An imbalance in the outputs of its two ‘opposing’ systems
What can the autonomic nervous be split into?
What are the general actions of the ANS?
What is meant by the ANS being responsible for consistency?
It establishes and maintains homeostasis of internal environment in the body
How does the ANS achieve consistency?
Through regulation of systems in the body
What systems does the ANS regulate to ensure consistency?
What does the ANS do to enable an intermittent change in bias?
Promotes excretory mechanisms of body as and when necessary and appropriate
What are the effector organs of the ANS?
- Visceral organs
- Smooth muscle
- Secretory glands
- Cardiac muscle
What are the similarities between the sympathetic and parasympathetic nervous system?
- Common standard anatomical layout
- Equal numbers of synapses in a series arrangement
How to the sympathetic and parasympathetic nervous systems differ?
- In detail of respective anatomy
- Various synapses use different neurotransmitters
What are the differences between the sympathetic and parasympathetic nervous system the basis of?
How does the layout of the autonomic nervous system differ from the somatic?
General layout more complex
How is the autonomic nervous system laid out?
- Always 2 neurones arranged in series
- 1 cell has cell body in CNS
- 1 cell has cell body in PNS
How do the neurones in the ANS exert actions?
Via 3 classes of effector organs
What does the layout of the ANS allow for?
A lot of flexibility
How does the general layout of autonomic efferents appear?
What is the general layout of autonomic efferents?
- 2 neurone chains
- 1 neurone in CNS
- 1 neurone wholly in PNS
What is the neurone of autonomic efferents in the CNS called?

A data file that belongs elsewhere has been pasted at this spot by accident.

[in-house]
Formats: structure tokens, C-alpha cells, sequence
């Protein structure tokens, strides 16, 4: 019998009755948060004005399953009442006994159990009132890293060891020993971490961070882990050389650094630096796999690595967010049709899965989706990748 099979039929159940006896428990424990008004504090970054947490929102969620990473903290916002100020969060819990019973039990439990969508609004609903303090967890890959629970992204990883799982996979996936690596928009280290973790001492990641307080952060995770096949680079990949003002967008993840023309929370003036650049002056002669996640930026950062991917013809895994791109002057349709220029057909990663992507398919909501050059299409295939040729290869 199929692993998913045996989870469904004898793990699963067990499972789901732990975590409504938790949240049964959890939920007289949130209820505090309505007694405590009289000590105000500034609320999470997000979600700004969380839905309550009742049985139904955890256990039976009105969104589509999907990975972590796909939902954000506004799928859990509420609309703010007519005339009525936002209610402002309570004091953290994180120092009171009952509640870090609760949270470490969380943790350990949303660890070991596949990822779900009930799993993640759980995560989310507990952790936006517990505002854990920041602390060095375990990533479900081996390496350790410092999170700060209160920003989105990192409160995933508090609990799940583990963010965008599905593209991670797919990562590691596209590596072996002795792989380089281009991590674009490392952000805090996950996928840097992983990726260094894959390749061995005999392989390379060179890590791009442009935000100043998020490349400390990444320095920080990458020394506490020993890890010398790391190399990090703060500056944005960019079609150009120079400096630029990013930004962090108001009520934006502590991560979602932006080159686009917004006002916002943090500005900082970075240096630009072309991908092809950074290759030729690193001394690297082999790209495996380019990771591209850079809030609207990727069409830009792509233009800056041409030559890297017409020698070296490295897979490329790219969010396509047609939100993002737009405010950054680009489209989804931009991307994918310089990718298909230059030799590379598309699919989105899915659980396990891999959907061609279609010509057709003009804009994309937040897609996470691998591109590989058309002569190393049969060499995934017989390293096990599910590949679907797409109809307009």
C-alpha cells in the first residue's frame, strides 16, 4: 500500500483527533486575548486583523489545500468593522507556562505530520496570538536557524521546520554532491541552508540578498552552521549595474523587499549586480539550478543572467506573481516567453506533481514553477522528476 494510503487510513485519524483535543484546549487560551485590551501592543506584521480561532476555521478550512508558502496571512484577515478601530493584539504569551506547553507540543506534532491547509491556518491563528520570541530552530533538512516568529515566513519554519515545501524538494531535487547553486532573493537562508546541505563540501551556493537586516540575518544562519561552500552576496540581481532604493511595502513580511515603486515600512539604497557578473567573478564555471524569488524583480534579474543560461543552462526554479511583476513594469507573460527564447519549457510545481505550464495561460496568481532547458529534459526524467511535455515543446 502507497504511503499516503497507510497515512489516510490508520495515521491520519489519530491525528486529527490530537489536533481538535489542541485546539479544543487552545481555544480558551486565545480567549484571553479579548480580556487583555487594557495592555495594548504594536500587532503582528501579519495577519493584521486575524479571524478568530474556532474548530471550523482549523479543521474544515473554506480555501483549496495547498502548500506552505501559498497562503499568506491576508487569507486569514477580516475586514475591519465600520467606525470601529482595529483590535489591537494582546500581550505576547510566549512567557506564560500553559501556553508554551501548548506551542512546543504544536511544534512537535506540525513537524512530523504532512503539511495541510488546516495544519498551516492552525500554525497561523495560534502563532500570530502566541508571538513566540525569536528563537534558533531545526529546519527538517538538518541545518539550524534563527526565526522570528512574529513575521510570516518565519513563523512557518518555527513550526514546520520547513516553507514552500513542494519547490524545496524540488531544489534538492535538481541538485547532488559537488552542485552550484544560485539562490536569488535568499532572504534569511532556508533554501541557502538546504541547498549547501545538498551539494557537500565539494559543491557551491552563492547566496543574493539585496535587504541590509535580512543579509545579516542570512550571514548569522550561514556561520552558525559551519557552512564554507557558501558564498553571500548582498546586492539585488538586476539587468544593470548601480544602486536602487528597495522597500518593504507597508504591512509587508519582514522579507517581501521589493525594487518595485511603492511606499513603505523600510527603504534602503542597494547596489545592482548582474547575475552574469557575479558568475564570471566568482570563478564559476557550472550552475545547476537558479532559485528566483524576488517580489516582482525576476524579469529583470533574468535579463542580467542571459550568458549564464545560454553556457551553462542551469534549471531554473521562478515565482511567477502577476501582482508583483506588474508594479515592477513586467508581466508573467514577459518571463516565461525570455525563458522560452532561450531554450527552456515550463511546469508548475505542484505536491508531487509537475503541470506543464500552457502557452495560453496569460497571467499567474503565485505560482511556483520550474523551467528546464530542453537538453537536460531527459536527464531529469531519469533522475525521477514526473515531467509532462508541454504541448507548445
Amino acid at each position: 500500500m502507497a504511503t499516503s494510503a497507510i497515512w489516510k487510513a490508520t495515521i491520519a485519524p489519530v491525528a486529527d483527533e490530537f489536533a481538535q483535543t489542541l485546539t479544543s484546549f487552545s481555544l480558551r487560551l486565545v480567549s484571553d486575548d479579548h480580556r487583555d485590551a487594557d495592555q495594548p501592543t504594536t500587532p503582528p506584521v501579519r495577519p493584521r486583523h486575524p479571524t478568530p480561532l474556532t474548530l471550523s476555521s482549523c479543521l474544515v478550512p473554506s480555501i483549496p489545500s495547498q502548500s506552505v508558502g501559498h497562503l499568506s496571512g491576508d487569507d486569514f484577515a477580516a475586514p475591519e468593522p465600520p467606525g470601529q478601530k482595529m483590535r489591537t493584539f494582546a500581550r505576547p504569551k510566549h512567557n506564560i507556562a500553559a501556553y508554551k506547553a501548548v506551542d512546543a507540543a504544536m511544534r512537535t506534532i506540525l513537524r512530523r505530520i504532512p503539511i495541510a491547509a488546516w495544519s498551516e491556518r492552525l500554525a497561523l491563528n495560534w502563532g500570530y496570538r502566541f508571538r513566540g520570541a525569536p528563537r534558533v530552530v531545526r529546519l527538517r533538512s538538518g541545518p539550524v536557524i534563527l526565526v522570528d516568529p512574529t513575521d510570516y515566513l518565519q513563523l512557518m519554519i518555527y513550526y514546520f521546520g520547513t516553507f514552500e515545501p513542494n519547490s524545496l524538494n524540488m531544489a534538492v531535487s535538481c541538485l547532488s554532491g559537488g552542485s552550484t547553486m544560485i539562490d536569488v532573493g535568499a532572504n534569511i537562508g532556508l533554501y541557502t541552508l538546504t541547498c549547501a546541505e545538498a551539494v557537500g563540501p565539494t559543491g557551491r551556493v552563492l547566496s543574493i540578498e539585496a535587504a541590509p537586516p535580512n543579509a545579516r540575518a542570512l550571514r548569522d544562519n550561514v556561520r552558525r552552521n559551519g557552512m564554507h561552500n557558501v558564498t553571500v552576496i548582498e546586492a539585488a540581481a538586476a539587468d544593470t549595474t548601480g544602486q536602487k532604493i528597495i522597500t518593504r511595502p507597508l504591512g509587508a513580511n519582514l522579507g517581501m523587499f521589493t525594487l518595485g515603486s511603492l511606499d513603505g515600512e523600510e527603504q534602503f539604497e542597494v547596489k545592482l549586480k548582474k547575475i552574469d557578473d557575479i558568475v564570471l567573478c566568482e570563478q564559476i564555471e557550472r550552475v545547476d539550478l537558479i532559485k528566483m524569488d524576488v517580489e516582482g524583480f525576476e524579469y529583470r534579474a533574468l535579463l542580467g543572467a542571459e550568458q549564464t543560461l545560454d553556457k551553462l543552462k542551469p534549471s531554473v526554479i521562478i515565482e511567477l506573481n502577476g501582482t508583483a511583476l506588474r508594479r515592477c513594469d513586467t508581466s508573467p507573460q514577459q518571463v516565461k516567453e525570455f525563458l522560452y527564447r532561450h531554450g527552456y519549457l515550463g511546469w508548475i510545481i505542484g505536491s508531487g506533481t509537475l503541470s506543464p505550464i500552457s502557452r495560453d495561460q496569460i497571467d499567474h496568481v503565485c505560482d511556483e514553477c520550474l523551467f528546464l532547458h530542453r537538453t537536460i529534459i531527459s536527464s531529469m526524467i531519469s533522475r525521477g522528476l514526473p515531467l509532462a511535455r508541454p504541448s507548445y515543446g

Does the pre-synaptic neurone of autonomic efferents supply effector organs?
What is the autonomic efferent neurone wholly in the PNS called?
What does the post-synaptic neurone of autonomic efferents rely on?
The pre-synaptic neurone to drive it
Where does the post-synaptic neurone of autonomic efferents terminate?
Directly on an effector organ
Give 4 examples of autonomic effector organs
- Smooth muscle
- Secretory glands
- Cardiac muscle
What are transmitters and receptors of the ANS the essence of?
Therapeutics and it’s side effects
What are most organs innervated by?
What do most organs receive?
Dual innervation of SNS and PNS
What can be said of most effects of the PNS and SNS?
They are reciprocal
What does autonomic tone vary between?
SNS and PNS dominance
What is predominant ANS tone determined by?
The balance of outputs of SNS and PNS
What receives only SNS drive?
In what ways can the bladder malfunction?
- Can go into state of retention
- Can be that nothing can be retained
What can cause bladder malfunction?
If the nerves at spinal roots L1-L2 of the sympathetic nervous system, which supply the detrusor blood vessels, or spinal roots S2-S4 of the parasympathetic nervous system are damaged
What part of bladder control is voluntary?
The voluntary sphincter
What spinal roots are involved with the voluntary bladder sphincter?
S2-S4 (Ventral horn - Onuf’s nucleus)
What are the clinical implications of over-activity of the PNS?
What can shortage of substrate to the brain lead to?
What can shortage of substrate to the tissues of the body lead to?
What is duality of ANS systems rooted in?
2 independent anatomical profiles
What are both divisions of the ANS characterised by?
2 neurones in a chain
What is the neurone of the ANS that is located in the CNS known as?